Rehearsal of Fear

Despite how purposed we are, if there is still something that makes us all human, it is fear. Uncertainty, for certain, is fearful. So is lack of information. And so is misinformation. Fear has a say in both technical and creative stories. Our readers often call our stories “eyeopeners” not because the stories rehearse, relive their fears. But because stories begin with their fears and end with resolutions for their fears. Sometimes with logic and science. Sometimes with emotions and interpretations. Our stories are sources of remedies and cures for our readers.

Position vs Juxtaposition

Even if we were to know what constitutes a good story, would it be enough? The larger question, in this context, is of knowing who we are as storytellers. Would I, as the writer, behave the same way as the reader? Would you, as a reader, be equally moved (emotionally) each time you were to read a story? Like I said before, we are all seekers. Consider this: we look at the outside world to find answers to questions that lay inside us. We continue to walk the two paths of which one leads us towards finding answers and the other, towards exploring unanswered questions. Our stories must help readers seek more answers more quickly. Through the journey of a story, we must take ourselves from point A to point B. From one plot to another. From one cause to another.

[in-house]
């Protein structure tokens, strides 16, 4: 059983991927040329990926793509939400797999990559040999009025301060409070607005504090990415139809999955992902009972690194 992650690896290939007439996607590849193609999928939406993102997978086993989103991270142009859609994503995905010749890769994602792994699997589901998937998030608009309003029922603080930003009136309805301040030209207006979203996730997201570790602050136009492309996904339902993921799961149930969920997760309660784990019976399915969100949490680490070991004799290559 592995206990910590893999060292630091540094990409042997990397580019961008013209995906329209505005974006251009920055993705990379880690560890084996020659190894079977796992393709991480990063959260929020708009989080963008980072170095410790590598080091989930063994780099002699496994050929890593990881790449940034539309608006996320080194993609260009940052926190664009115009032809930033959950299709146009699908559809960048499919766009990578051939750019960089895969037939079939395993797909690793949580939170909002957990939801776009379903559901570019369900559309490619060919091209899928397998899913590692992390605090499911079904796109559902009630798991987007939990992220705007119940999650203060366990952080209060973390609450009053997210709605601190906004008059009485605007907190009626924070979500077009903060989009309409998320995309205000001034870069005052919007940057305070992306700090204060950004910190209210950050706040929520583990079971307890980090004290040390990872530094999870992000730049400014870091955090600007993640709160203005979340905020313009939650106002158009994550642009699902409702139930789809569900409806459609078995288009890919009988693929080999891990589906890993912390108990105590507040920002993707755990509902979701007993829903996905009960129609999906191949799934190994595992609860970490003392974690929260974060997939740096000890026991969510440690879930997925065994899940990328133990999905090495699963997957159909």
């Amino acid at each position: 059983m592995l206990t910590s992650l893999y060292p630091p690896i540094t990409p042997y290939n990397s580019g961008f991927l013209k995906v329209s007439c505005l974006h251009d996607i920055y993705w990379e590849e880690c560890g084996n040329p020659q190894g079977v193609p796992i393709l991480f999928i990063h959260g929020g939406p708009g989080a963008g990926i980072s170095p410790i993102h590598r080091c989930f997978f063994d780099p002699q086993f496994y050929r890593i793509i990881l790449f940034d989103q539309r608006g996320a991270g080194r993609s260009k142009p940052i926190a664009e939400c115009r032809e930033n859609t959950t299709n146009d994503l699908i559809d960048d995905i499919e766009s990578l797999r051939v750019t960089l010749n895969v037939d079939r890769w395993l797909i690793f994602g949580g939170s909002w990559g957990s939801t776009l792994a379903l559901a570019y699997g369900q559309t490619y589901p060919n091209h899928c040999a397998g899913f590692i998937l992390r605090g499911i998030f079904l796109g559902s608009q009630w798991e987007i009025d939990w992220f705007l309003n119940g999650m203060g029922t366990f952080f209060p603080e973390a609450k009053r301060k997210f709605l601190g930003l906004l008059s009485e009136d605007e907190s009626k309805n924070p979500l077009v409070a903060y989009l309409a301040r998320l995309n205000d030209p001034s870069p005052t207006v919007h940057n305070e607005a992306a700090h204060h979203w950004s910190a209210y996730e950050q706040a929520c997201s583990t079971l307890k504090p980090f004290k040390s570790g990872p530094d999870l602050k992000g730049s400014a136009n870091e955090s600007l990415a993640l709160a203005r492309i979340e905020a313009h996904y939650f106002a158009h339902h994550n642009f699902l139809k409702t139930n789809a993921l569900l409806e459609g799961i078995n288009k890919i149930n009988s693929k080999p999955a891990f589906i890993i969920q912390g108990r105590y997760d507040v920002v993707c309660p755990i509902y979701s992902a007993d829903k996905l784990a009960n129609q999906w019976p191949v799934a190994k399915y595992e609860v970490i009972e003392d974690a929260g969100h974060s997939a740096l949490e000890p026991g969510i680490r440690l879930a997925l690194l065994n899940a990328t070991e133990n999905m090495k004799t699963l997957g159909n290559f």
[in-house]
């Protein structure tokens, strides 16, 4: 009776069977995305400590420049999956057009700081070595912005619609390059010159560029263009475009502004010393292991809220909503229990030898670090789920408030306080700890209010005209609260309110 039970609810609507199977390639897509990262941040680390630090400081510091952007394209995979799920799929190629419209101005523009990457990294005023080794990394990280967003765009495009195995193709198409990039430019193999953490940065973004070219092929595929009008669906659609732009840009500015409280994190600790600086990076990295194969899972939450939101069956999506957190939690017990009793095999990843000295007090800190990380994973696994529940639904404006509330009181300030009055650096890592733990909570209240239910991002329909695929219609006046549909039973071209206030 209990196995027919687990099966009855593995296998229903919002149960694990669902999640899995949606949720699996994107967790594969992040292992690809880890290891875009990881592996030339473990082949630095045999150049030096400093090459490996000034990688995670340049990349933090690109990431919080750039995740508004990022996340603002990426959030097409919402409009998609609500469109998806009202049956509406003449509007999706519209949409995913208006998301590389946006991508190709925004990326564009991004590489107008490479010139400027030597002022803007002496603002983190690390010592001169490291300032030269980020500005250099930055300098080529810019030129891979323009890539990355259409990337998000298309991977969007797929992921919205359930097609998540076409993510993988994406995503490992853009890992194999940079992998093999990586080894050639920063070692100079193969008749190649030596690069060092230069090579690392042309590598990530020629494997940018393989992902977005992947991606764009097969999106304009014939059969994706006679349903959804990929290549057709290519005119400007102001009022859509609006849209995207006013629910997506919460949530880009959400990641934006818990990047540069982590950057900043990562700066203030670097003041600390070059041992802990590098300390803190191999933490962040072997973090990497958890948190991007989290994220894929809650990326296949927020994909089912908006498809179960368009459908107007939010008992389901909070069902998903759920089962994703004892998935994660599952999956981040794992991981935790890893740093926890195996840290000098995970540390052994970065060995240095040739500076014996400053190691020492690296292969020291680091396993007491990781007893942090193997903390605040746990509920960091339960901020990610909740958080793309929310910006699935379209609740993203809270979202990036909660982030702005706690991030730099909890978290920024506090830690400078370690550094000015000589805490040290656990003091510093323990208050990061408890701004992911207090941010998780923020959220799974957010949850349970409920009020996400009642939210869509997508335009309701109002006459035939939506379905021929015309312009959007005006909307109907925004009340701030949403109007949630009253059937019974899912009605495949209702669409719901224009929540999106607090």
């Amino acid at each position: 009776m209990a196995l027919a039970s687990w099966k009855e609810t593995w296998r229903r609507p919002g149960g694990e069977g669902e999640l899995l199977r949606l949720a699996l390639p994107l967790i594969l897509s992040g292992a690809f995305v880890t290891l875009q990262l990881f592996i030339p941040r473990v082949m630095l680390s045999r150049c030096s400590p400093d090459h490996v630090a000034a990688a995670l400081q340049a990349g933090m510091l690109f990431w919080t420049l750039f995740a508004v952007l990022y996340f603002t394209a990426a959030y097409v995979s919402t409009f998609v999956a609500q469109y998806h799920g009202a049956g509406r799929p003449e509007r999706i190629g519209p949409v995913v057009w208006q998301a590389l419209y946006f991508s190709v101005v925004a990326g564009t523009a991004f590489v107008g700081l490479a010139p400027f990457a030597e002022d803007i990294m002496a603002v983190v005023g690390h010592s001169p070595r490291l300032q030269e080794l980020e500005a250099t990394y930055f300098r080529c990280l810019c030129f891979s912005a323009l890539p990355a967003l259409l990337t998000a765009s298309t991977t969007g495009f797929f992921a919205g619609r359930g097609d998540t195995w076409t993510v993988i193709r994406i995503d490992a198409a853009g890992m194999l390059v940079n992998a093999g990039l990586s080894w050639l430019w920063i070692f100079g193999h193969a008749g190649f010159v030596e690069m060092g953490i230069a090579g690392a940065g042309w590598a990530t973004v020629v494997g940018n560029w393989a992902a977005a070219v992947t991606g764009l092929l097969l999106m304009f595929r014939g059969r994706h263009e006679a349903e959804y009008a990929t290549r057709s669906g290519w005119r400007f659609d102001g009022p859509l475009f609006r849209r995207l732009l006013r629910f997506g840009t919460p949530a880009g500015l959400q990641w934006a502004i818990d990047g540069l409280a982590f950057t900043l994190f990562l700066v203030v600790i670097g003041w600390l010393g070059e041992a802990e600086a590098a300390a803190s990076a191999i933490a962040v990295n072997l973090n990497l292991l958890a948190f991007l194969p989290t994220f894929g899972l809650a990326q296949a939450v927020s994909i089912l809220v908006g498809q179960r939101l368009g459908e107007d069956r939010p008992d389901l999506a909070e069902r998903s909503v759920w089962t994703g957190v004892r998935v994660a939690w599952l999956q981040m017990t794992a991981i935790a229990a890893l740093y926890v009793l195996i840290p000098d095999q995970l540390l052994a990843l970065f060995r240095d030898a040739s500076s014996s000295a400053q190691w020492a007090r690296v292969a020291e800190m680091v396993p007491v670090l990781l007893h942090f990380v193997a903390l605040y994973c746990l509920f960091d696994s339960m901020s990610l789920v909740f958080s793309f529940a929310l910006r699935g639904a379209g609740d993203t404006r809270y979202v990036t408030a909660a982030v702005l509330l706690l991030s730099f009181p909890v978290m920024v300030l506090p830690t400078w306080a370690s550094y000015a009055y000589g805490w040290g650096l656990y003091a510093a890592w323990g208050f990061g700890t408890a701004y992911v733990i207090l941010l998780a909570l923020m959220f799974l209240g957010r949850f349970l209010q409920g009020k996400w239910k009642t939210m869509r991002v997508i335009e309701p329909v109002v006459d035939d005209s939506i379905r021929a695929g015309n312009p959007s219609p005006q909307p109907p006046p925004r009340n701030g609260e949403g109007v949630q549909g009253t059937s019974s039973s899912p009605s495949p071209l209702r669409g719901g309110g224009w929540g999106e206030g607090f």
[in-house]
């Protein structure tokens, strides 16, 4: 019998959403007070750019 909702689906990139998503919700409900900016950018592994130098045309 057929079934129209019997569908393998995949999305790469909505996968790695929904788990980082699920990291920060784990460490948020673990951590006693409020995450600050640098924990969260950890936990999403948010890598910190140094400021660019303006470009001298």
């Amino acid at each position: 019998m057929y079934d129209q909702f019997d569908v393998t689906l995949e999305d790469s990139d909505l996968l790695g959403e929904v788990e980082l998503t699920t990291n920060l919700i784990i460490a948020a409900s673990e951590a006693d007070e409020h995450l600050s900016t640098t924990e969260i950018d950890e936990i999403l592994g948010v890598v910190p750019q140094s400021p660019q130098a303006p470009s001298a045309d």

Connecting the Dots

Stories are full of expressions. Delight lies at the crossroads of the seeker’s past or present: at a previously recited story (or tradition) that connects common threads. At times, even distant, disconnected stories have threads in common. In the context of technical writing, it is much like the seeker’s experience of design, which is only as good as the product and its interface, a story is also only as good as the seeker’s comprehension. In the context of creative writing, it is like reading through accounts of experiences: co-creating value. We read. We imagine or relive. We compare. At times, we imitate. We learn.

Conclusion

A thought, by itself, is like water. Despite what form it takes, it remains the same in its essence. So long as the intent is clear, our stories, too, should behave accordingly. So long as seekers continue to find answers in them, the stories remain immortal.

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The Child Never Died

The child in me has never died, for

When the morning, gleaming Sun shines,
The aroma of each new day brings a new smile.

Thoughts unbound. Countless dreams.
Coloring the milestones ahead in my stride.

Lives genuinely appear truthful to me.
The love in people’s eyes equals their might.